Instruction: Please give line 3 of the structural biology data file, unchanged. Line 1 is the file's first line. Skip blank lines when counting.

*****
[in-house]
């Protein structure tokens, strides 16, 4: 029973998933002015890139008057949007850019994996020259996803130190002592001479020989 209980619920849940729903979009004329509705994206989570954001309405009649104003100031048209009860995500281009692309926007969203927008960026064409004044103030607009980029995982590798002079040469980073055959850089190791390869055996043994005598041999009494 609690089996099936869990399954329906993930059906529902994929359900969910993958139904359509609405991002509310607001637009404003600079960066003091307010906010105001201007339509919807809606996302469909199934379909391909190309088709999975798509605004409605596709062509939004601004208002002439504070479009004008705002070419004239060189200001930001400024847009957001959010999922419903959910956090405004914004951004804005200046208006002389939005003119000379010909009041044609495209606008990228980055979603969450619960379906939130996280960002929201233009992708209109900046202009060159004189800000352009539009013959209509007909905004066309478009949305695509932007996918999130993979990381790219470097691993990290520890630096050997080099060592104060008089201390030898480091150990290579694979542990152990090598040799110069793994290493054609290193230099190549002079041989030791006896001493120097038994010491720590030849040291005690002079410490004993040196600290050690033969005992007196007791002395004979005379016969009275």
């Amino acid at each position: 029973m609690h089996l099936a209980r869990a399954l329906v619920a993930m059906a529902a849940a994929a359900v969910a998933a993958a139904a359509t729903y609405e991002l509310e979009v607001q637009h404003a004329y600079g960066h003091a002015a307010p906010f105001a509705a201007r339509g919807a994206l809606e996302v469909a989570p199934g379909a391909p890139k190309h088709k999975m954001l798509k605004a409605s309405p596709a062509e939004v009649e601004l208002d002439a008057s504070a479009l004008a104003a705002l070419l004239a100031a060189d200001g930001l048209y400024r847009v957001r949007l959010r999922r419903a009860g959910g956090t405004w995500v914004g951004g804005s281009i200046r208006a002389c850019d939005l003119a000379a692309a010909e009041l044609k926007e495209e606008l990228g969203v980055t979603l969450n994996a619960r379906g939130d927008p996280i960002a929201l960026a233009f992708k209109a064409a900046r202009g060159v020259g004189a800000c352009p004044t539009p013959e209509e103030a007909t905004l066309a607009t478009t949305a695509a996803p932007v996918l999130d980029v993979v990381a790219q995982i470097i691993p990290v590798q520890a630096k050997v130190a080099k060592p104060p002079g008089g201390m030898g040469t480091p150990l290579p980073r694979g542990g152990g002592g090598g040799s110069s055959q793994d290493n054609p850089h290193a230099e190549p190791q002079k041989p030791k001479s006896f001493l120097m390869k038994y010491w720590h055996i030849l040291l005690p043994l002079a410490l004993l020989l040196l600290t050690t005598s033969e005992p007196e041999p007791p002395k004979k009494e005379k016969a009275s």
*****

């Amino acid at each position: 029973m609690h089996l099936a209980r869990a399954l329906v619920a993930m059906a529902a849940a994929a359900v969910a998933a993958a139904a359509t729903y609405e991002l509310e979009v607001q637009h404003a004329y600079g960066h003091a002015a307010p906010f105001a509705a201007r339509g919807a994206l809606e996302v469909a989570p199934g379909a391909p890139k190309h088709k999975m954001l798509k605004a409605s309405p596709a062509e939004v009649e601004l208002d002439a008057s504070a479009l004008a104003a705002l070419l004239a100031a060189d200001g930001l048209y400024r847009v957001r949007l959010r999922r419903a009860g959910g956090t405004w995500v914004g951004g804005s281009i200046r208006a002389c850019d939005l003119a000379a692309a010909e009041l044609k926007e495209e606008l990228g969203v980055t979603l969450n994996a619960r379906g939130d927008p996280i960002a929201l960026a233009f992708k209109a064409a900046r202009g060159v020259g004189a800000c352009p004044t539009p013959e209509e103030a007909t905004l066309a607009t478009t949305a695509a996803p932007v996918l999130d980029v993979v990381a790219q995982i470097i691993p990290v590798q520890a630096k050997v130190a080099k060592p104060p002079g008089g201390m030898g040469t480091p150990l290579p980073r694979g542990g152990g002592g090598g040799s110069s055959q793994d290493n054609p850089h290193a230099e190549p190791q002079k041989p030791k001479s006896f001493l120097m390869k038994y010491w720590h055996i030849l040291l005690p043994l002079a410490l004993l020989l040196l600290t050690t005598s033969e005992p007196e041999p007791p002395k004979k009494e005379k016969a009275s």